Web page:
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Metabolic Syndrome

Fitness for mind and body.

Metabolic syndrome has been recognized since (at least) the 1920's, however, it has had many different labels throughout the years. Metabolic syndrome is a disorder which often includes a beer belly, high blood pressure, poor cholesterol readings and high blood sugar and triglyceride levels and low levels of HDL. It is not considered a single disease; rather, a cluster of health problems.

Man with beer belly

In addition, the word "metabolic" will more than likely cause one to assume this means a defective metabolism. While this may be true in some cases, it will and/or does not apply to all cases. The connection to diabetes is that metabolic syndrome greatly increases the risk level of diabetes as well as heart attacks and stroke.

At least 47-million American adults are afflicted with metabolic syndrome. That is about one if five of us.

Experts say the highest contributing factors to this syndrome is overeating, a combination of genes and lack of exercise. A recent study came up with some definite statistics:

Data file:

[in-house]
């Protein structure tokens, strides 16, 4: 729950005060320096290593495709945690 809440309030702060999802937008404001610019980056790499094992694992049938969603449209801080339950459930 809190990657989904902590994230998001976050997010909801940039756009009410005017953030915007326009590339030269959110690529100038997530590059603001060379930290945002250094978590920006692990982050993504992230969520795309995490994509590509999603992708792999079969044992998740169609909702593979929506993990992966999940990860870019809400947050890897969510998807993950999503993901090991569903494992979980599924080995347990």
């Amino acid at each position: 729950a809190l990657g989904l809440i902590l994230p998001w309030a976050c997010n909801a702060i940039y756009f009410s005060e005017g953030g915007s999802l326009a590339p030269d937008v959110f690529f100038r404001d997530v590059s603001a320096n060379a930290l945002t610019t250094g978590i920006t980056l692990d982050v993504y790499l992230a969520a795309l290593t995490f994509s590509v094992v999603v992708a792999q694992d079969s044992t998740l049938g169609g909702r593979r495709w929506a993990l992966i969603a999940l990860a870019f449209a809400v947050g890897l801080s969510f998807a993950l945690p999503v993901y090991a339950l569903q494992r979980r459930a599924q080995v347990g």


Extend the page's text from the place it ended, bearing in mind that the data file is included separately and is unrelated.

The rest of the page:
• 50 to 60 million Americans have hypertension
  • About 60 percent of adults qualify as overweight or obese
  • There are 16 million Americans with diabetes

According to the NIH definition, metabolic disorder is present if a patient has any three or more symptoms:

  1. a waist measuring at least 40 inches for men and 35 inches for women
  2. levels of triglycerides - fats that circulate in the blood - of at least 150 milligrams per deciliter
  3. HDL levels of less than 40 mgs in men and less than 50 mgs in women
  4. blood pressure of at least 135/80; and blood sugar of at least 110 mgs

Studies now estimate 22-percent of American adults have the syndrome. The percentage for men vs. women were nearly equal: Men, 24-percent and women, 23.4-percent. The percentages increased as the age brackets went up.

Experts feel there will be many patients who have multiple symptoms and that now physicians will be better equiped to help them. This syndrome is said to be "lifestyle-sensitive", meaning if one learns and practices better diet and exercise habits, they can control and/or avert this syndrome entirely. They will also reap huge rewards.

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